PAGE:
© 2020
Telling West Virginia's Story
Play Live Radio
Next Up:
0:00
0:00
Available On Air Stations
TV Outages in Eastern Panhandle

Rep. Jamie Raskin Reacts To Special Counsel Robert Mueller's Remarks

ARI SHAPIRO, HOST:

Now let's bring in Congressman Jamie Raskin. He's a Democrat from Maryland who serves on the House Judiciary Committee. Welcome to ALL THINGS CONSIDERED.

JAMIE RASKIN: I'm delighted to be with you, Ari.

SHAPIRO: I'd like to start by playing part of what Robert Mueller said during his remarks this morning.

(SOUNDBITE OF ARCHIVED RECORDING)

ROBERT MUELLER: Any testimony from this office would not go beyond our report. It contains our findings and analysis and the reasons for the decisions we made. We chose those words carefully, and the work speaks for itself. And the report is my testimony.

SHAPIRO: So he says the work speaks for itself; the report is my testimony. Are you satisfied with that testimony, or do you feel you need to hear more from Mueller?

RASKIN: Well, look; I think pretty much any prosecutor in his position would be saying the same thing. They delivered us overwhelming evidence of presidential obstruction of justice. Eleven different episodes were recited in volume two of their report. Unfortunately, his boss, Attorney General Barr, intercepted the report and then misstated and distorted the meaning and the contents of the report.

So today he finally was able to dispel the fog of propaganda that Attorney General Barr had spread over the country about it. And he said what you need to know is in there. All of the factual findings and his conclusions are built into the report. If we could just get it in an unfiltered and unredacted way, we basically have what we need.

SHAPIRO: So are you saying that while a subpoena is not off the table, the ball is now in Congress's court?

RASKIN: Well, it's definitely not off the table. I don't know that a subpoena would even need to be required in his case. I mean, he's someone who obviously respects the rule of law. I think what he's saying is the country has been confused because of the various deceptive efforts of Attorney General Barr and President Trump to mislead the public.

I mean, the mantra of no obstruction, no collusion is completely deceptive as to what's really in the report. There's massive evidence of obstruction and dozens and dozens of episodes of interaction between the Trump campaign and various Russian forces. But there was not sufficient evidence of a criminal conspiracy there, and everybody accepts that.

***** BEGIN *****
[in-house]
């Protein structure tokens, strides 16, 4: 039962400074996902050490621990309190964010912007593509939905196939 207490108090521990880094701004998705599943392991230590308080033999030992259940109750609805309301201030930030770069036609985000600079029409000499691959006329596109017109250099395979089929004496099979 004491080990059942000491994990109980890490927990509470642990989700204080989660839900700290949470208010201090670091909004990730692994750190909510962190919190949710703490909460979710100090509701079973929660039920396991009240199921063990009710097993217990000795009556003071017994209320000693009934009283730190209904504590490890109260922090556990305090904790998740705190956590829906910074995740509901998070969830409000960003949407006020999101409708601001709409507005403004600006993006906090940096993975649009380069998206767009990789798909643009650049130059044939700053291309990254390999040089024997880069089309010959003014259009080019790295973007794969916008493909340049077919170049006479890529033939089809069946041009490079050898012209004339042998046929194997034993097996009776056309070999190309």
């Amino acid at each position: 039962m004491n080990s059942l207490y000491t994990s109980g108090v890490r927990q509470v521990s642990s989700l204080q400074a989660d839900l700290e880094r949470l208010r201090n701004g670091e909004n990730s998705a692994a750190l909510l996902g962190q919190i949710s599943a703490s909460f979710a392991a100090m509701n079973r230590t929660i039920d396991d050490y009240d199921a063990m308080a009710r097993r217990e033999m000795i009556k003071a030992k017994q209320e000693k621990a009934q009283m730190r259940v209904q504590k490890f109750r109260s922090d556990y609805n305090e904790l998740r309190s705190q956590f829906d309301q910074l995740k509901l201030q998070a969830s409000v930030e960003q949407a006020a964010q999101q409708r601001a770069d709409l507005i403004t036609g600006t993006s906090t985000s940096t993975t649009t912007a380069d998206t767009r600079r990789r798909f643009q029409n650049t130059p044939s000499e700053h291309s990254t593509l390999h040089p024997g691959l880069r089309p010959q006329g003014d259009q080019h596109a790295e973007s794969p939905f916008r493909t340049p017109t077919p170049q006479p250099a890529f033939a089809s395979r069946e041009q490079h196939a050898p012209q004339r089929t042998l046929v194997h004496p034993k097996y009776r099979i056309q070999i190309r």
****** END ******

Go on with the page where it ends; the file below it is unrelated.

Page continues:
SHAPIRO: OK, so let's listen to something else that Mueller said this morning then.

(SOUNDBITE OF ARCHIVED RECORDING)

MUELLER: The Constitution requires a process other than the criminal justice system to formally accuse a sitting president of wrongdoing.

SHAPIRO: So if in your view this report contains overwhelming evidence of presidential obstruction of justice and the Constitution requires a process other than the criminal justice system, what is the role of Congress now?

RASKIN: Well, Congress clearly has the role, which it has been fulfilling, to investigate as best as it can the different points of criminality and lawlessness that surfaced in that report and that we have evidence of from other sources as well. I have come out in favor of launching the impeachment inquiry. And I think that there's been great movement over the last couple of weeks in Congress about this precisely because we've distinguished between an impeachment inquiry, which is an investigation into whether there are high crimes and misdemeanors warranting congressional action, and impeachment articles, which is the final culmination of the process where you basically get an indictment that the House would vote on. And if it voted to do it, it would send that indictment - that impeachment indictment - over to the Senate, and the Senate would conduct a trial.

SHAPIRO: The report goes into much more than obstruction. And from Mueller's statement this morning, it seems clear that he believes one of the most important things in the report is the fact that Russia made multiple concerted efforts to interfere with an American election and will do so again. Do you think Congress is focusing enough on that threat?

RASKIN: Well, Congress is very focused on it, at least the House of Representatives. We've had multiple hearings about this. We passed our H.R.1, which is an attempt to get foreign money out of our elections, to strengthen voting rights, to stop voter purges, to stop voter suppression. We've had hearings on how to try to protect ourselves or inoculate ourselves against a social media invasion by an aggressive foreign power that wants to pump poison propaganda into our system.

Now, the president and the executive branch continue to waver between just ignoring it and then denying it. I mean, the president has called this a hoax and a Democratic setup, a witch hunt and all that kind of stuff. Nowhere do you get what you would expect from a president of the United States, which is a statement that a special counsel just found that there was a sweeping and systematic effort to destabilize our elections and to change the outcomes of our elections, to change the course of our campaign process by a foreign power. And we've got to do everything in our power to prevent it from happening again. It's like he's leaving the doors unlocked and the windows open for the next election.

SHAPIRO: Congressman Jamie Raskin, Democrat of Maryland, sits on the House Judiciary and Oversight Committees. Thank you for joining us today.

RASKIN: Thank you for having me. Transcript provided by NPR, Copyright NPR.


WVPB is local news, education, music, and entertainment for West Virginia.
Your donation today will help keep us strong and vital.